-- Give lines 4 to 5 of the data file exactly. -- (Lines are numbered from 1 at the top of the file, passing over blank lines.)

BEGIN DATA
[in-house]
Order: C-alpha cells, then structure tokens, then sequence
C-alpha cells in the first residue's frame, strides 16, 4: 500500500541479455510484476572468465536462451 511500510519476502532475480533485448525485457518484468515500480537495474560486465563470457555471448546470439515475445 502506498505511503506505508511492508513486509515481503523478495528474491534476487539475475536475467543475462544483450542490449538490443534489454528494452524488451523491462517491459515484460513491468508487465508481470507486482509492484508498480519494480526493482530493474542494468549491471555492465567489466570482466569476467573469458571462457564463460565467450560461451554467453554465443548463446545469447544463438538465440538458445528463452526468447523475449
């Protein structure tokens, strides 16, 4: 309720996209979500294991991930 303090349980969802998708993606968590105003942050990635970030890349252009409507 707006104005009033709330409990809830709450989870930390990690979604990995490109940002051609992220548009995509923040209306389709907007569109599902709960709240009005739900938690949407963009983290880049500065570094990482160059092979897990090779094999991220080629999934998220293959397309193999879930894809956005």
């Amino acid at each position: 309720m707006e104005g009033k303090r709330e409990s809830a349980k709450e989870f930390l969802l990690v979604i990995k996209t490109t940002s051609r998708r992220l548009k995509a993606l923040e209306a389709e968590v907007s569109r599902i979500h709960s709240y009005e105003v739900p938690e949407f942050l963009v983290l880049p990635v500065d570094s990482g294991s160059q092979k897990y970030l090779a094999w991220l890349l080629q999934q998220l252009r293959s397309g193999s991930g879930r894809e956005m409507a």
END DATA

């Protein structure tokens, strides 16, 4: 309720996209979500294991991930 303090349980969802998708993606968590105003942050990635970030890349252009409507 707006104005009033709330409990809830709450989870930390990690979604990995490109940002051609992220548009995509923040209306389709907007569109599902709960709240009005739900938690949407963009983290880049500065570094990482160059092979897990090779094999991220080629999934998220293959397309193999879930894809956005």
């Amino acid at each position: 309720m707006e104005g009033k303090r709330e409990s809830a349980k709450e989870f930390l969802l990690v979604i990995k996209t490109t940002s051609r998708r992220l548009k995509a993606l923040e209306a389709e968590v907007s569109r599902i979500h709960s709240y009005e105003v739900p938690e949407f942050l963009v983290l880049p990635v500065d570094s990482g294991s160059q092979k897990y970030l090779a094999w991220l890349l080629q999934q998220l252009r293959s397309g193999s991930g879930r894809e956005m409507a």